Global hotspots and trends in urban sprawl since 1990 and their relation to the Human Development Index (HDI): Europe has sprawled most dramatically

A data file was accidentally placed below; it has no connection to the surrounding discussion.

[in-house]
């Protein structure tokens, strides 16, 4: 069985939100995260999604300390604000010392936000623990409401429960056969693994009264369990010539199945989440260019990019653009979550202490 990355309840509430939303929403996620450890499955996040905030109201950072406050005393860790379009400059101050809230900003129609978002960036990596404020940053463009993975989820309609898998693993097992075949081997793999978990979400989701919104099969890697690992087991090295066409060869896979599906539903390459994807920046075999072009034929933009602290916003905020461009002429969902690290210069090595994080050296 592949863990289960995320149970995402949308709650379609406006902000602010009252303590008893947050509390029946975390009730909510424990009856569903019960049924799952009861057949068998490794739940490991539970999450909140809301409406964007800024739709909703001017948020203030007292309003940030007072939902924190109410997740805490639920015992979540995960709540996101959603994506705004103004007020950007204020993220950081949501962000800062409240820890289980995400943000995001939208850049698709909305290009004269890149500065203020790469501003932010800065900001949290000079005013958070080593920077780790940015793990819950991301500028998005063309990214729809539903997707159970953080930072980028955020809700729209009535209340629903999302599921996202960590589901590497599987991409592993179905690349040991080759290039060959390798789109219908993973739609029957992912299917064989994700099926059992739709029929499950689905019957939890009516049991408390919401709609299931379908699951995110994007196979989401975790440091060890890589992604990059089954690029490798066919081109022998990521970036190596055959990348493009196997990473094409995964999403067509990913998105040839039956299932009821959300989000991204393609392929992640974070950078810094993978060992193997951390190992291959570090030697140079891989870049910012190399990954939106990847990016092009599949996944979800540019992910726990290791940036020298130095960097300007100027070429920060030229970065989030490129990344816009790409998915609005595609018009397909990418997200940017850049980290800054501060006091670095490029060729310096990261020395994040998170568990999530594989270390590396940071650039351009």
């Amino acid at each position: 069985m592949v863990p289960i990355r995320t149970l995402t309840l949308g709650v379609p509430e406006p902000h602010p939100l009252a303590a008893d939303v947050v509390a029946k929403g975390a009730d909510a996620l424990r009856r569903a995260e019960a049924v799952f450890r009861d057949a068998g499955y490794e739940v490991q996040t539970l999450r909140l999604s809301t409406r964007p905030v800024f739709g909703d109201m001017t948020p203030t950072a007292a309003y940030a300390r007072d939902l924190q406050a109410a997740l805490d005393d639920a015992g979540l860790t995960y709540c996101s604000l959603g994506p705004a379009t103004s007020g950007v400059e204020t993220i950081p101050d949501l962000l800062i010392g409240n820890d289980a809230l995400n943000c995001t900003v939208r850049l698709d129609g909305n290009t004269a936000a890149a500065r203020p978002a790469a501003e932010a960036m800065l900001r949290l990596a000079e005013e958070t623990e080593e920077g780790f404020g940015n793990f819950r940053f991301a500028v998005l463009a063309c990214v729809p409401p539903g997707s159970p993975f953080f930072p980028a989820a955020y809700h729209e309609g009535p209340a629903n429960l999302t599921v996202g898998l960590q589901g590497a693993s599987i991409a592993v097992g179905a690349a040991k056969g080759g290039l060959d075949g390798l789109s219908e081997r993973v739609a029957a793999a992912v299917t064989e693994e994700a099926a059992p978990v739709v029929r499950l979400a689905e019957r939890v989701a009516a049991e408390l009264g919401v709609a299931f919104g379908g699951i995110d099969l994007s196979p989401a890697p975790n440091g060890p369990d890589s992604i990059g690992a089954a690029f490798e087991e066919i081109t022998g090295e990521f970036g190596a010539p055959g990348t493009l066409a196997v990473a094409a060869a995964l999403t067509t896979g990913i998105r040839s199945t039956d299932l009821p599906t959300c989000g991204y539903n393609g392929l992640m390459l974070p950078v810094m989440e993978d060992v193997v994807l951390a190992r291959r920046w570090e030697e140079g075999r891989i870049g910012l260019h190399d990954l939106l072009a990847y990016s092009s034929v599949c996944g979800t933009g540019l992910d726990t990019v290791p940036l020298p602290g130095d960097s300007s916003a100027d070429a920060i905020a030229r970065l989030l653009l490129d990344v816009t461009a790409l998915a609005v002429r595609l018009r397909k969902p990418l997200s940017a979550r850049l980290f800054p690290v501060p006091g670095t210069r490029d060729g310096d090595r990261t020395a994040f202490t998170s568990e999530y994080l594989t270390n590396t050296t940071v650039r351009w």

In just 40 years between 1975 and 2014, humans converted more land to settlements than in all previous millennia combined, since they had started building the very first villages and towns. This is a dramatic acceleration that is characteristic of the Anthropocene. Dispersed expansion of settlements at low densities is called “urban sprawl”. It has a number of detrimental environmental, economic, and social consequences such as higher greenhouse-gas emissions and loss of fertile soils and wildlife habitats. It poses a threat to the long-term availability of many vital ecosystem services and is in direct conflict with the urgent need for a sustainability transformation. We present the degree of urban sprawl on the planet at multiple spatial scales (continents, UN regions, countries, sub-national units, and a regular grid) for the period 1990–2014. Urban sprawl increased by 95 % in just 24 years, almost 4 % per year, with built-up areas growing by almost 28 km2per day, or 1.16 km2 per hour (1.9 ha per minute). Europe has been the most sprawled and also the most rapidly sprawling continent, by 51 % since 1990. At the scale of UN regions, the highest relative increases in urban sprawl were observed in East Asia, Western Africa, and Southeast Asia. Urban sprawl has increased significantly in fast-growing urbanized regions, particularly in coastal regions in China, West Africa, and India. In contrast, urban sprawl per capita has been highest in Oceania and North America, exhibiting a minor decline since 1990, while it has been increasing rapidly in Europe, by almost 47% since 1990. Urban sprawl is strongly linked to the level of human development as measured by the Human Development Index (HDI). Urban sprawl is an important issue of intergenerational justice because the built-up areas are passed on from one generation to the next. The results imply that it will be important for a more sustainable future to find a better balance between a high quality of life and using land more sparingly. There is an urgent need to stop urban sprawl, since current regulations and measures in developed countries are apparently not effective at limiting it. It is a remarkable irony in human development of recent decades that the more knowledge and planning capacity societies have at their disposal, the more common has been the emergence of high urban sprawl. Much greater efforts are needed to use land more sparingly, especially in developed countries. Monitoring urban sprawl can serve to guide policy development such as the implementation of targets and limits and to evaluate the effectiveness of urban growth management strategies at mitigating urban sprawl, such as greenbelts.